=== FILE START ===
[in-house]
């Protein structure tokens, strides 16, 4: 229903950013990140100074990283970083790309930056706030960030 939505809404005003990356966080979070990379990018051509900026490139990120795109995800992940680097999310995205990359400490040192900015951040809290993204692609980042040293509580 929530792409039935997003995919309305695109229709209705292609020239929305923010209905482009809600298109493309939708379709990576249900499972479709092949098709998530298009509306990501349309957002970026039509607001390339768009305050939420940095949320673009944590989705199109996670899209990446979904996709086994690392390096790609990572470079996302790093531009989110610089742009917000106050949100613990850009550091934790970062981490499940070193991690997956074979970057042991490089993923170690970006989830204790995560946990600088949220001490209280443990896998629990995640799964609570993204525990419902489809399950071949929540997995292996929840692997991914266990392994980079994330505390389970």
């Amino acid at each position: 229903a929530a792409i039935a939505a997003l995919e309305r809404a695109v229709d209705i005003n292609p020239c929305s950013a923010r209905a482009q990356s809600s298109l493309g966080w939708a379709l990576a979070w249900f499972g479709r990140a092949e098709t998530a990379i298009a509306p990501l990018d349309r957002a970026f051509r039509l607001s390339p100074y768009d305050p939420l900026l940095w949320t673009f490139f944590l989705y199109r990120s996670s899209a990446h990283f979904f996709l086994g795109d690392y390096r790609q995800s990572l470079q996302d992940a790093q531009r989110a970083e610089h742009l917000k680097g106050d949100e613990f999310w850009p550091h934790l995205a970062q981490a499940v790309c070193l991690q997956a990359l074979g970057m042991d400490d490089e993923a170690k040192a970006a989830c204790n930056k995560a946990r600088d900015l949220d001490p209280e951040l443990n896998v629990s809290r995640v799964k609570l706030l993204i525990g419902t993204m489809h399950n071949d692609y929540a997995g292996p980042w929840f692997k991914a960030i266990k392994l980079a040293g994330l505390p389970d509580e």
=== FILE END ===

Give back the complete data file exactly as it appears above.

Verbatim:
[in-house]
């Protein structure tokens, strides 16, 4: 229903950013990140100074990283970083790309930056706030960030 939505809404005003990356966080979070990379990018051509900026490139990120795109995800992940680097999310995205990359400490040192900015951040809290993204692609980042040293509580 929530792409039935997003995919309305695109229709209705292609020239929305923010209905482009809600298109493309939708379709990576249900499972479709092949098709998530298009509306990501349309957002970026039509607001390339768009305050939420940095949320673009944590989705199109996670899209990446979904996709086994690392390096790609990572470079996302790093531009989110610089742009917000106050949100613990850009550091934790970062981490499940070193991690997956074979970057042991490089993923170690970006989830204790995560946990600088949220001490209280443990896998629990995640799964609570993204525990419902489809399950071949929540997995292996929840692997991914266990392994980079994330505390389970």
């Amino acid at each position: 229903a929530a792409i039935a939505a997003l995919e309305r809404a695109v229709d209705i005003n292609p020239c929305s950013a923010r209905a482009q990356s809600s298109l493309g966080w939708a379709l990576a979070w249900f499972g479709r990140a092949e098709t998530a990379i298009a509306p990501l990018d349309r957002a970026f051509r039509l607001s390339p100074y768009d305050p939420l900026l940095w949320t673009f490139f944590l989705y199109r990120s996670s899209a990446h990283f979904f996709l086994g795109d690392y390096r790609q995800s990572l470079q996302d992940a790093q531009r989110a970083e610089h742009l917000k680097g106050d949100e613990f999310w850009p550091h934790l995205a970062q981490a499940v790309c070193l991690q997956a990359l074979g970057m042991d400490d490089e993923a170690k040192a970006a989830c204790n930056k995560a946990r600088d900015l949220d001490p209280e951040l443990n896998v629990s809290r995640v799964k609570l706030l993204i525990g419902t993204m489809h399950n071949d692609y929540a997995g292996p980042w929840f692997k991914a960030i266990k392994l980079a040293g994330l505390p389970d509580e």